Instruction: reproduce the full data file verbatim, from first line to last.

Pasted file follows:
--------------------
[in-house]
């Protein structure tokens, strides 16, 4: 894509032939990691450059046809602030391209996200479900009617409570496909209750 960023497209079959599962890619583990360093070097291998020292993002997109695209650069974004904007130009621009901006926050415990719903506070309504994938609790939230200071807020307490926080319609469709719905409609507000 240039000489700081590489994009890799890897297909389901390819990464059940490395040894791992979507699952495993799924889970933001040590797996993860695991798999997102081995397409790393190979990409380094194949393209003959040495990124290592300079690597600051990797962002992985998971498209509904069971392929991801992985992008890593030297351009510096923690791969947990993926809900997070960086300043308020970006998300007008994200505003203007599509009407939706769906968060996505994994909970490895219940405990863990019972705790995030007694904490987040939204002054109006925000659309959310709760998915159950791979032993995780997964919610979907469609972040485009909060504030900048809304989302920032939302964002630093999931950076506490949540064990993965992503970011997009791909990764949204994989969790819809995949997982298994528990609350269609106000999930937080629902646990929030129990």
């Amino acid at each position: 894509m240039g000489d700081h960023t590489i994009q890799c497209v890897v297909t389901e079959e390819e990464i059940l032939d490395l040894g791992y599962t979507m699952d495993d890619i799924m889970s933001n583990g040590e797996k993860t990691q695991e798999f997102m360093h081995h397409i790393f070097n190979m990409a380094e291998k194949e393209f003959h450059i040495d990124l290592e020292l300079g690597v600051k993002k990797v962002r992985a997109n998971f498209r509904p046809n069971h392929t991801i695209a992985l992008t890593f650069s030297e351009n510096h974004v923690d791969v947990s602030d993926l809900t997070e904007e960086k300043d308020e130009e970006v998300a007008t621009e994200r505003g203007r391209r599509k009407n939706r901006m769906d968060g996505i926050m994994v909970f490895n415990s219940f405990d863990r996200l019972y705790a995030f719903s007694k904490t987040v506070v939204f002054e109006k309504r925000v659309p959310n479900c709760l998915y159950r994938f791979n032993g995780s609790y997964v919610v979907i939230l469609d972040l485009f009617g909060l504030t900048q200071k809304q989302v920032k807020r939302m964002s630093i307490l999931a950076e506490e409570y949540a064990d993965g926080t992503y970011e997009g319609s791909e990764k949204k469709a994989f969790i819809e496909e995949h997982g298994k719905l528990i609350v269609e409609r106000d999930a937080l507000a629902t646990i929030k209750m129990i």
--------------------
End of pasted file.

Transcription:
[in-house]
């Protein structure tokens, strides 16, 4: 894509032939990691450059046809602030391209996200479900009617409570496909209750 960023497209079959599962890619583990360093070097291998020292993002997109695209650069974004904007130009621009901006926050415990719903506070309504994938609790939230200071807020307490926080319609469709719905409609507000 240039000489700081590489994009890799890897297909389901390819990464059940490395040894791992979507699952495993799924889970933001040590797996993860695991798999997102081995397409790393190979990409380094194949393209003959040495990124290592300079690597600051990797962002992985998971498209509904069971392929991801992985992008890593030297351009510096923690791969947990993926809900997070960086300043308020970006998300007008994200505003203007599509009407939706769906968060996505994994909970490895219940405990863990019972705790995030007694904490987040939204002054109006925000659309959310709760998915159950791979032993995780997964919610979907469609972040485009909060504030900048809304989302920032939302964002630093999931950076506490949540064990993965992503970011997009791909990764949204994989969790819809995949997982298994528990609350269609106000999930937080629902646990929030129990």
């Amino acid at each position: 894509m240039g000489d700081h960023t590489i994009q890799c497209v890897v297909t389901e079959e390819e990464i059940l032939d490395l040894g791992y599962t979507m699952d495993d890619i799924m889970s933001n583990g040590e797996k993860t990691q695991e798999f997102m360093h081995h397409i790393f070097n190979m990409a380094e291998k194949e393209f003959h450059i040495d990124l290592e020292l300079g690597v600051k993002k990797v962002r992985a997109n998971f498209r509904p046809n069971h392929t991801i695209a992985l992008t890593f650069s030297e351009n510096h974004v923690d791969v947990s602030d993926l809900t997070e904007e960086k300043d308020e130009e970006v998300a007008t621009e994200r505003g203007r391209r599509k009407n939706r901006m769906d968060g996505i926050m994994v909970f490895n415990s219940f405990d863990r996200l019972y705790a995030f719903s007694k904490t987040v506070v939204f002054e109006k309504r925000v659309p959310n479900c709760l998915y159950r994938f791979n032993g995780s609790y997964v919610v979907i939230l469609d972040l485009f009617g909060l504030t900048q200071k809304q989302v920032k807020r939302m964002s630093i307490l999931a950076e506490e409570y949540a064990d993965g926080t992503y970011e997009g319609s791909e990764k949204k469709a994989f969790i819809e496909e995949h997982g298994k719905l528990i609350v269609e409609r106000d999930a937080l507000a629902t646990i929030k209750m129990i």